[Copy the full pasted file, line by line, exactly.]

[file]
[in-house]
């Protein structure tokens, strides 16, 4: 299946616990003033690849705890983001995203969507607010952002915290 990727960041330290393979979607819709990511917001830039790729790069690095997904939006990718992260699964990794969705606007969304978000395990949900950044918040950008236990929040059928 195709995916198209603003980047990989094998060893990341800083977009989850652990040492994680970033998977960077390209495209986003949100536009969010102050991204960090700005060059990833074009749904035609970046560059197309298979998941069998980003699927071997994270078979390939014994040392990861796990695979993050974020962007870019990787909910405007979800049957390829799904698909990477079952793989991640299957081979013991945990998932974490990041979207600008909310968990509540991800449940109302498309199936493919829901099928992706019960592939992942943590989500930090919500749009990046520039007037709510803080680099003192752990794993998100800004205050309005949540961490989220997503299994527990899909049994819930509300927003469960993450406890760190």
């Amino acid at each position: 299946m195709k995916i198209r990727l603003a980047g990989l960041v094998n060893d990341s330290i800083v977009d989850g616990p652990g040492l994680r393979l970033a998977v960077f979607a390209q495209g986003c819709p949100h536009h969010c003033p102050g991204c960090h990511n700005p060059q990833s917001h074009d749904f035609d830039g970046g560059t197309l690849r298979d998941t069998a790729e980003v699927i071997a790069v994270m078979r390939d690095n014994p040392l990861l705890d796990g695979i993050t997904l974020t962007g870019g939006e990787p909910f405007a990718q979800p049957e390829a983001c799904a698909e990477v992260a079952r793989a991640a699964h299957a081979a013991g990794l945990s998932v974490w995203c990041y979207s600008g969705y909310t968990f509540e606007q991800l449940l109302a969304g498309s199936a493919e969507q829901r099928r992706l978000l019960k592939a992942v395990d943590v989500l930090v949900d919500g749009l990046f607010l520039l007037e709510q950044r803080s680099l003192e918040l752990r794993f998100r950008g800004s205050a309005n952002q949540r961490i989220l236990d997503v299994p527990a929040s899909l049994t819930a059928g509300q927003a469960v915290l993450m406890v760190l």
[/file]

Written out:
[in-house]
């Protein structure tokens, strides 16, 4: 299946616990003033690849705890983001995203969507607010952002915290 990727960041330290393979979607819709990511917001830039790729790069690095997904939006990718992260699964990794969705606007969304978000395990949900950044918040950008236990929040059928 195709995916198209603003980047990989094998060893990341800083977009989850652990040492994680970033998977960077390209495209986003949100536009969010102050991204960090700005060059990833074009749904035609970046560059197309298979998941069998980003699927071997994270078979390939014994040392990861796990695979993050974020962007870019990787909910405007979800049957390829799904698909990477079952793989991640299957081979013991945990998932974490990041979207600008909310968990509540991800449940109302498309199936493919829901099928992706019960592939992942943590989500930090919500749009990046520039007037709510803080680099003192752990794993998100800004205050309005949540961490989220997503299994527990899909049994819930509300927003469960993450406890760190």
């Amino acid at each position: 299946m195709k995916i198209r990727l603003a980047g990989l960041v094998n060893d990341s330290i800083v977009d989850g616990p652990g040492l994680r393979l970033a998977v960077f979607a390209q495209g986003c819709p949100h536009h969010c003033p102050g991204c960090h990511n700005p060059q990833s917001h074009d749904f035609d830039g970046g560059t197309l690849r298979d998941t069998a790729e980003v699927i071997a790069v994270m078979r390939d690095n014994p040392l990861l705890d796990g695979i993050t997904l974020t962007g870019g939006e990787p909910f405007a990718q979800p049957e390829a983001c799904a698909e990477v992260a079952r793989a991640a699964h299957a081979a013991g990794l945990s998932v974490w995203c990041y979207s600008g969705y909310t968990f509540e606007q991800l449940l109302a969304g498309s199936a493919e969507q829901r099928r992706l978000l019960k592939a992942v395990d943590v989500l930090v949900d919500g749009l990046f607010l520039l007037e709510q950044r803080s680099l003192e918040l752990r794993f998100r950008g800004s205050a309005n952002q949540r961490i989220l236990d997503v299994p527990a929040s899909l049994t819930a059928g509300q927003a469960v915290l993450m406890v760190l």